11 Matching Annotations
  1. May 2019
  2. Jul 2018
  3. Feb 2018
  4. Jan 2018
    1. That was just one benefit of including students in course design, professors at Dayton and other colleges have discovered. The practice can also help students reflect on their learning and provide professors with fresh ideas for exploring a topic they may have been teaching for years.
    1. Review your e-learning courses and ensure that how you present content and interactive experiences are consistent. This is especially true if you change the flow of content such as going from a screen of text to an interactive decison-making activity.

      unless it is being used to reinforce content structure, navigation should be metaphorically invisible (just thinking aloud)

    2. Gamification of Your Virtual Orientation

      Depending on your LMS, you have a certain amount of control over what the learner sees and when using selective release criteria / activity completion criteria (or whatever your particular LMS calls it). The selective release criteria can support creation of a 'game-like' situation in which learners are led through some critical activities to get them familiar with the course tools and expectations...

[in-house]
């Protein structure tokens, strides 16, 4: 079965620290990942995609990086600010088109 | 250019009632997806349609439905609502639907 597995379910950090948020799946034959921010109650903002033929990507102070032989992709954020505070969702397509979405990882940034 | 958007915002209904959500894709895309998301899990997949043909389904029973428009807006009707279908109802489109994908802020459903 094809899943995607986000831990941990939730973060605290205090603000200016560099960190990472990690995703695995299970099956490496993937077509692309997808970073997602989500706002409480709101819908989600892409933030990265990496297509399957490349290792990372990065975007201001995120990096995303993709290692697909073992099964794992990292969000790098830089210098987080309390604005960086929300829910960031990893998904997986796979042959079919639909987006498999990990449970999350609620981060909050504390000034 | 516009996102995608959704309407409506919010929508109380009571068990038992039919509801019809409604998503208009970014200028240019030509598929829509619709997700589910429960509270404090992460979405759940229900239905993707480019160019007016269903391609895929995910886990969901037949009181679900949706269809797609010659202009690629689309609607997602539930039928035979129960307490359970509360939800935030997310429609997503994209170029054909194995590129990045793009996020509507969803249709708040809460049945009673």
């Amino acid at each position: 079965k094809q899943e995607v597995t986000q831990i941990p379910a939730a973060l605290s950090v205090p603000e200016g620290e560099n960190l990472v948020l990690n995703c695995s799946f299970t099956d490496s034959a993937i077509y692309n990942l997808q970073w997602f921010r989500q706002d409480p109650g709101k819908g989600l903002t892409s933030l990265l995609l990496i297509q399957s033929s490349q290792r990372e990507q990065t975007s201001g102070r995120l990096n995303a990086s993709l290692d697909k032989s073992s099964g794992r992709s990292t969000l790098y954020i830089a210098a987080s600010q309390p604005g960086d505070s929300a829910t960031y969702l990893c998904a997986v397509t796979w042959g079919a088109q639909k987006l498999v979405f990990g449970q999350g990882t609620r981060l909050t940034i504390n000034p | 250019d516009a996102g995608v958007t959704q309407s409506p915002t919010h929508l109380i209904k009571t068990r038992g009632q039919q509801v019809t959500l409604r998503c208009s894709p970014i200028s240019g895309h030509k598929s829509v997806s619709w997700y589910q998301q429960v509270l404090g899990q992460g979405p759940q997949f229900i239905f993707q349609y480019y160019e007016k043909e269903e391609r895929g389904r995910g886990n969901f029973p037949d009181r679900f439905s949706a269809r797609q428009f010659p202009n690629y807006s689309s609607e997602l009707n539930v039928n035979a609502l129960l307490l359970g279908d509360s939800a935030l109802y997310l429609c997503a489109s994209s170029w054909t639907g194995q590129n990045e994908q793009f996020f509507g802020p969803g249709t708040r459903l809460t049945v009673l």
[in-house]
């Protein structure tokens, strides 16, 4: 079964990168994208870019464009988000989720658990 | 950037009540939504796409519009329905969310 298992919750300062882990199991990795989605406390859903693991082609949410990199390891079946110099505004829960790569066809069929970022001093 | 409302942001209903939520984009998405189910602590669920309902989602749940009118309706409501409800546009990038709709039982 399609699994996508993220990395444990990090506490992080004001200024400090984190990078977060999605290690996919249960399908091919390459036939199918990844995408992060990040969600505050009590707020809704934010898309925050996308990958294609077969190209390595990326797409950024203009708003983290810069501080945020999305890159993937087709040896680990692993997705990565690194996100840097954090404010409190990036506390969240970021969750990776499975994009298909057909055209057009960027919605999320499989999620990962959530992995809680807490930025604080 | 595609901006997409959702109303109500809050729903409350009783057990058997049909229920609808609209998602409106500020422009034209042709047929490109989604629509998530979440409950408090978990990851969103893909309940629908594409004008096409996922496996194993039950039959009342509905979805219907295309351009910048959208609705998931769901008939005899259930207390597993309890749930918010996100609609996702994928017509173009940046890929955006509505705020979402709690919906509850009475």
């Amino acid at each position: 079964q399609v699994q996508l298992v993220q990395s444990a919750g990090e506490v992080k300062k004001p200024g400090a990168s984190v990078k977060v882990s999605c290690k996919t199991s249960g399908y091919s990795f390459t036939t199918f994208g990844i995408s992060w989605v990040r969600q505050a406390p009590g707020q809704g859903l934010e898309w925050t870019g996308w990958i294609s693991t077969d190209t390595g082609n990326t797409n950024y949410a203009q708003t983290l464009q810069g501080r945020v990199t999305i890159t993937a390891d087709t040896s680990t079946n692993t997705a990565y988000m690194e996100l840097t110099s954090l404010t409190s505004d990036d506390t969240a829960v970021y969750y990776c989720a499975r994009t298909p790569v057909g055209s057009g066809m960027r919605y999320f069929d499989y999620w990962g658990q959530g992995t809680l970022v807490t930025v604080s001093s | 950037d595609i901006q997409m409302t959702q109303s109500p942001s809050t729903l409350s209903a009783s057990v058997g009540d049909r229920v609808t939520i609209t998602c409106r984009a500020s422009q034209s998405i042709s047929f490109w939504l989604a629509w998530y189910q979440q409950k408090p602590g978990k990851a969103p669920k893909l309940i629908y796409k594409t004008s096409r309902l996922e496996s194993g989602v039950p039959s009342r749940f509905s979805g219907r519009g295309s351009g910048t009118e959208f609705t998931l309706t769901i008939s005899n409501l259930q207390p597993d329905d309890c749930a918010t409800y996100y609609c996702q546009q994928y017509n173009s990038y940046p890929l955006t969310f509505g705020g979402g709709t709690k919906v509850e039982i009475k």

Moodle, for example, has several options for Activity Completion - that can be used to support a more game-like environment or at least a more game-like intro / virtual orientation...

      More coming - feel free to contribute...

    3. I usually Google map the area and take a virtual walk.

      Virtual Walk equivalents in the online classroom:

      What else???

  5. Dec 2017
    1. a six-step process (Salmon, 2016). In stage 1, participants write a blueprint by agreeing on a mission statement and ‘look and feel’ for the new course. In stage 2, participants develop a storyboard by visually plotting the various components of the course (classes, assessments, and other activities) on A3 flip chart paper. In the third stage, participants develop an online prototype of their new course, by trying out some of the redesigned activities in the online platform. In stage four, participants perform a ‘reality check’ by asking other workshop participants to try out their prototype and offer feedback. Participants review and adjust the prototype in stage 5 and then develop an action plan (stage 6) whereby they decide what else needs to be done to complete the course, when it needs to be done, and by who
  6. Nov 2017
    1. Hold the player’s hand too much and she disengages out of boredom. Ask too much of her too soon and she quits in frustration.

      Thinking how this relates to course design...

  7. Aug 2017
    1. It intentionally values what is being brought to a design conversation (a user’s experiences, previous design work, etc) rather than trying to always disrupt, destroy, or replace what was previously created